Black and white photography is classic. Timeless. And yet, there are so many different ways to create a black and white image. There’s the one-click options. The Instagram-like filters. While these are great for speed, there’s another option for photographers that want to get every shade of gray perfect. By using the HSL panel in Lightroom, you can control how each color converts for the most control over the final results. Here’s how to get the best black and white conversion in Lightroom Classic.
Step 1: Get the exposure right first.
First, correct any exposure errors in the basic panel by adjusting the exposure slider. Having a good exposure from the start before you’ve even converted to black and white will help you make the best decisions on how to convert each color. You can always come back and continue to fine-tune (and probably will).
Inside the basic panel, make sure the color options are untouched, with the white balance as shot and the vibrance and saturation sliders set to zero.
Step 2: Convert to black and white in the HSL panel.
There are multiple ways to convert to black and white, but the HSL offers easy, yet custom control over the way the colors convert. Scroll down to the HSL panel in the right-hand toolbar and click on B & W. Lightroom will then convert the file for you.
Step 3: Control each color channel.
Inside the B & W section of the HSL panel, you can now control how each color converts, making each channel lighter or darker in the conversion. By controlling how each color converts, you can add contrast or create a matte look, make skin tones pop or allow a certain object in the photo to stand out more (or less) from the background.
Lightroom has two different ways to control each color. First, you can use the sliders dedicated to each color, pulling to the left to darken or to the right to lighten and previewing those shots in real time.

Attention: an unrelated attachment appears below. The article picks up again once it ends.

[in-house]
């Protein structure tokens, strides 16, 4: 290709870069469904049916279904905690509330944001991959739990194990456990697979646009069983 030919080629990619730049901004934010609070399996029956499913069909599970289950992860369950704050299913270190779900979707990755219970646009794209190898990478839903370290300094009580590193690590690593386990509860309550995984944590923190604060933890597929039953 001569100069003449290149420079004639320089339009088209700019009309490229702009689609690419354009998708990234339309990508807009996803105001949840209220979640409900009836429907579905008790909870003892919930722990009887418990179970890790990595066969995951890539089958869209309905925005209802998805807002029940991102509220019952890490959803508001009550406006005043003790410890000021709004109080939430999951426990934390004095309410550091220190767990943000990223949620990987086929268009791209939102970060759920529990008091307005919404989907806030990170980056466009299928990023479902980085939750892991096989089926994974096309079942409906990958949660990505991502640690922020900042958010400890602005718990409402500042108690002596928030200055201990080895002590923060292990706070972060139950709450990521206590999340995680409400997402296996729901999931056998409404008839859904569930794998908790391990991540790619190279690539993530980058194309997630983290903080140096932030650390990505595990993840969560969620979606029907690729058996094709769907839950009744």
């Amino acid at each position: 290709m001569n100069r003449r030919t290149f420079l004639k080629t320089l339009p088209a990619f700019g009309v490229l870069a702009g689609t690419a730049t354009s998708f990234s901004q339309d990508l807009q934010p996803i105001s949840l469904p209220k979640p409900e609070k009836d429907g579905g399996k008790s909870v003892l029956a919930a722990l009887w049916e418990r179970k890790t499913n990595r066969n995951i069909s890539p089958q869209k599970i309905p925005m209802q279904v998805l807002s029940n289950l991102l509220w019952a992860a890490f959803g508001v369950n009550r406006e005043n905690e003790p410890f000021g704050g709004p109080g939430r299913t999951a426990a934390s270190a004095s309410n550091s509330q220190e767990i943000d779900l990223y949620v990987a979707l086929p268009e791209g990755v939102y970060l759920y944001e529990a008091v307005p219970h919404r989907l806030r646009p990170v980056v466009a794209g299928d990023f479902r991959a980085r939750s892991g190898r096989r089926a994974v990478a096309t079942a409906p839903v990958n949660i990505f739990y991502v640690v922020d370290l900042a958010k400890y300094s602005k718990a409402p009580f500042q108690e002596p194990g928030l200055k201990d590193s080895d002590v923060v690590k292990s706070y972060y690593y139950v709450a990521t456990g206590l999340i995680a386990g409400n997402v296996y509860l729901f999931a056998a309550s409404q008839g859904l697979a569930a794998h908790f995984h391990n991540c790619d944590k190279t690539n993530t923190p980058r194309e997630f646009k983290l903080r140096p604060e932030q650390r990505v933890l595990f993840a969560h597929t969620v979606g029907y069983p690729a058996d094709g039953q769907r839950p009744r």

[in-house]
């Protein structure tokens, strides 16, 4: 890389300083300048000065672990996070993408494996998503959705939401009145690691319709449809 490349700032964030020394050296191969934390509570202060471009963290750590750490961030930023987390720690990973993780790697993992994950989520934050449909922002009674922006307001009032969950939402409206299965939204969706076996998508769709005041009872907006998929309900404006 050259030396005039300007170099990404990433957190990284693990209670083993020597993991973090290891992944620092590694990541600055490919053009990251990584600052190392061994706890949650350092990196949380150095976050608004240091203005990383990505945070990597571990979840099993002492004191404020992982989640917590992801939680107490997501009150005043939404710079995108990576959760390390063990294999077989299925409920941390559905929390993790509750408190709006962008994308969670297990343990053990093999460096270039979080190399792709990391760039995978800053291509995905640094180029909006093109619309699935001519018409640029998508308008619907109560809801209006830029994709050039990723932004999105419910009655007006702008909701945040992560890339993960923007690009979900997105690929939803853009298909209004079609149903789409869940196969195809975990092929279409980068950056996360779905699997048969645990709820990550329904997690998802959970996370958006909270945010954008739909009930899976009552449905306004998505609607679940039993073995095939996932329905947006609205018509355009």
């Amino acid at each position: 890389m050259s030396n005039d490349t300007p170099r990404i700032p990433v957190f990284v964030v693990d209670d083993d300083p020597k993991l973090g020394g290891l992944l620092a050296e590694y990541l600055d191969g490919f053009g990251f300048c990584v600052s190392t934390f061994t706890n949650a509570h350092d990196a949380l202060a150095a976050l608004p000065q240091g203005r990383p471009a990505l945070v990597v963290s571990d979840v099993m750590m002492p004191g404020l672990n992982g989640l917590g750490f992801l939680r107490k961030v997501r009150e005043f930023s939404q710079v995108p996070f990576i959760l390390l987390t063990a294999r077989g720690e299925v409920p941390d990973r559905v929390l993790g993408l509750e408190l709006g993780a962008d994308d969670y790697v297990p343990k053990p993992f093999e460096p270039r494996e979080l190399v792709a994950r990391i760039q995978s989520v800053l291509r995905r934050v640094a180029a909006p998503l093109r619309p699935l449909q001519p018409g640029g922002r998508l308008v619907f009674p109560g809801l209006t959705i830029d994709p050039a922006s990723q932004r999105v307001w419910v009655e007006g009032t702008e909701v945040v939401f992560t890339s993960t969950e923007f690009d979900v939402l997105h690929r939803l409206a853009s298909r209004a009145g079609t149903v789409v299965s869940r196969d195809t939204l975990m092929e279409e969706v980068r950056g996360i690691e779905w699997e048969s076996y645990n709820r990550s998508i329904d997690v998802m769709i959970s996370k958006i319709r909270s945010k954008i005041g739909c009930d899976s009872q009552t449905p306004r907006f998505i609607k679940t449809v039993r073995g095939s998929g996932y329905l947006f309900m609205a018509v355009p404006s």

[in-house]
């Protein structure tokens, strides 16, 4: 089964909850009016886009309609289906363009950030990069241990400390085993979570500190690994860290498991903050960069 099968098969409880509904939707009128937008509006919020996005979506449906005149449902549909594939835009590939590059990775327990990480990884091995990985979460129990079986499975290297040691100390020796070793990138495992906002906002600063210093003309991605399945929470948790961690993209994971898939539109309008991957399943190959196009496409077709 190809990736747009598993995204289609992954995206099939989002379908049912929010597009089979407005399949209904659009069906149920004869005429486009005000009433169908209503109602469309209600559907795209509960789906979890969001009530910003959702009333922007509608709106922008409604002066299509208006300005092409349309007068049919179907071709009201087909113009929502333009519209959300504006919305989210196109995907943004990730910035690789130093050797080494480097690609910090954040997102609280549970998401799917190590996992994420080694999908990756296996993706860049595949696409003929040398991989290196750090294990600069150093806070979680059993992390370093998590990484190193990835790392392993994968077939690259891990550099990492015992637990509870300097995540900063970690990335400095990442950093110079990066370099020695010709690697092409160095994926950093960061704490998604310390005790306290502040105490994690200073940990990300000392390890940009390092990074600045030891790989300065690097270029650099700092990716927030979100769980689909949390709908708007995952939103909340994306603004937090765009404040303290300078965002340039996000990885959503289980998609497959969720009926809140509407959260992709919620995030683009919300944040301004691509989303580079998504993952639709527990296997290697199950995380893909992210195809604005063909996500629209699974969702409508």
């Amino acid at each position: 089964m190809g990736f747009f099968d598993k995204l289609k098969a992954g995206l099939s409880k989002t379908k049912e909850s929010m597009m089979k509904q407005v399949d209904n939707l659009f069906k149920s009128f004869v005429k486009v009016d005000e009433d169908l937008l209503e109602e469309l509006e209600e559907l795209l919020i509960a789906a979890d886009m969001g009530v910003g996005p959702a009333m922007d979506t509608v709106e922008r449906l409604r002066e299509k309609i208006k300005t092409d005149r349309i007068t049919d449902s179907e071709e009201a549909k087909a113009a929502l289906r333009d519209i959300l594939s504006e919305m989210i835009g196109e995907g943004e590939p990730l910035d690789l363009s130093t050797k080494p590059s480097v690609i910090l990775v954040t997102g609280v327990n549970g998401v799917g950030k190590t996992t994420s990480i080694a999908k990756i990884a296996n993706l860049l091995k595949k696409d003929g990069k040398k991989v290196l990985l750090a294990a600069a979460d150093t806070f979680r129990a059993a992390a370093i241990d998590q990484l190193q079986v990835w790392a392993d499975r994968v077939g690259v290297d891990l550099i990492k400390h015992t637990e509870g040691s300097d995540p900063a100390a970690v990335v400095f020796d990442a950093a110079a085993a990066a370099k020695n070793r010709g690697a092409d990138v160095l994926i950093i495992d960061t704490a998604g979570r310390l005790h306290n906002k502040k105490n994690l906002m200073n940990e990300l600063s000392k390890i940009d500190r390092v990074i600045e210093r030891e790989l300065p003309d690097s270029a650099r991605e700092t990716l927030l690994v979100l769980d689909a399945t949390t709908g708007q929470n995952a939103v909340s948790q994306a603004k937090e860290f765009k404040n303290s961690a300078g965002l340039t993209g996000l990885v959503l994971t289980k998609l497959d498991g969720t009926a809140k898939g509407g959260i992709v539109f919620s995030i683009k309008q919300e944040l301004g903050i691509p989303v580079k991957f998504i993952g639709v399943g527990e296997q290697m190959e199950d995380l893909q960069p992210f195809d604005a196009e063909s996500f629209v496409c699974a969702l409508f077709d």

Another option is to use the targeted tool, which tends to work better if you aren’t sure what color channel to adjust for a specific area.. You can find the tool by clicking the circle icon in the upper left corner of the B & W sidebar. Now, you can control the conversion with your mouse instead of the slider. As you hoover over areas of the image, the corresponding color slider will be highlighted, allowing you to see what colors are in that selection. Click that area of the image and drag the mouse up to lighten or down to darken. Just like using the sliders, only that color channel (or channels in some cases) will be affected.
Adjust each color channel until you have achieved the desired look — and remember, Lightroom is non-destructive so you can go back and make changes again later.
Step 4: Finish the edits.
Editing a black and white image doesn’t have to be done only in the B & W panel. With the colors converted, you can continue editing the shot as you normally would — just avoid the controls typically associated with color like saturation and white balance. You can fine-tune the exposure, create even more contrast using curves, apply local adjustments such as a dodge and burn, or sharpen the image.
Black and white photographs are often powerful images, but in order to harness that power, you need to control the conversion. Thankfully, black and white edits are both simple and versatile inside Lightroom.